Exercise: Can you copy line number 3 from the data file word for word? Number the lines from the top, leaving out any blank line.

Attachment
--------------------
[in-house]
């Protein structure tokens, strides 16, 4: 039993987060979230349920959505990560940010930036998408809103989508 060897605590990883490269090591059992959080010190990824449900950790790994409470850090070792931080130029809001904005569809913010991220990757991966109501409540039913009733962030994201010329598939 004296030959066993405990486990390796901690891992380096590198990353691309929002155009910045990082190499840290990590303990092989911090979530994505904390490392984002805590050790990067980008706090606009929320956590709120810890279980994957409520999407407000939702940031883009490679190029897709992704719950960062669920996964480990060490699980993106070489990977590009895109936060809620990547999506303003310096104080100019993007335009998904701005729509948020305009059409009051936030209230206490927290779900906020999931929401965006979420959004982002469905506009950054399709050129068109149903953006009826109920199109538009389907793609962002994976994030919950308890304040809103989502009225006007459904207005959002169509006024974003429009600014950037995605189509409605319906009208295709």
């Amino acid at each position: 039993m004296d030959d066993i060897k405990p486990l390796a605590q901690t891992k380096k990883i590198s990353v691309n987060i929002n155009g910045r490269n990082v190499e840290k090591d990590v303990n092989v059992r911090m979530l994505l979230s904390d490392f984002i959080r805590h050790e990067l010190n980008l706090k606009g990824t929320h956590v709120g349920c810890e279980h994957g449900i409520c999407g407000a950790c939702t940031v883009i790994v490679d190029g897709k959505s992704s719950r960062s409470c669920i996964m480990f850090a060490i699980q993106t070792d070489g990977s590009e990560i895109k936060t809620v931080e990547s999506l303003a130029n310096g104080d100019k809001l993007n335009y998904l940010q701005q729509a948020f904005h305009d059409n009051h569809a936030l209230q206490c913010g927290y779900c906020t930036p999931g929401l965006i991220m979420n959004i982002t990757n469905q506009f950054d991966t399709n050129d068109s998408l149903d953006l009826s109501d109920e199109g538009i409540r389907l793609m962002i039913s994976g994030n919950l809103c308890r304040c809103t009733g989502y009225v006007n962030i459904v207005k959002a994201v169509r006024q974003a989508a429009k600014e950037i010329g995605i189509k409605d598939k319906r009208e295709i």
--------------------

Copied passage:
């Amino acid at each position: 039993m004296d030959d066993i060897k405990p486990l390796a605590q901690t891992k380096k990883i590198s990353v691309n987060i929002n155009g910045r490269n990082v190499e840290k090591d990590v303990n092989v059992r911090m979530l994505l979230s904390d490392f984002i959080r805590h050790e990067l010190n980008l706090k606009g990824t929320h956590v709120g349920c810890e279980h994957g449900i409520c999407g407000a950790c939702t940031v883009i790994v490679d190029g897709k959505s992704s719950r960062s409470c669920i996964m480990f850090a060490i699980q993106t070792d070489g990977s590009e990560i895109k936060t809620v931080e990547s999506l303003a130029n310096g104080d100019k809001l993007n335009y998904l940010q701005q729509a948020f904005h305009d059409n009051h569809a936030l209230q206490c913010g927290y779900c906020t930036p999931g929401l965006i991220m979420n959004i982002t990757n469905q506009f950054d991966t399709n050129d068109s998408l149903d953006l009826s109501d109920e199109g538009i409540r389907l793609m962002i039913s994976g994030n919950l809103c308890r304040c809103t009733g989502y009225v006007n962030i459904v207005k959002a994201v169509r006024q974003a989508a429009k600014e950037i010329g995605i189509k409605d598939k319906r009208e295709i």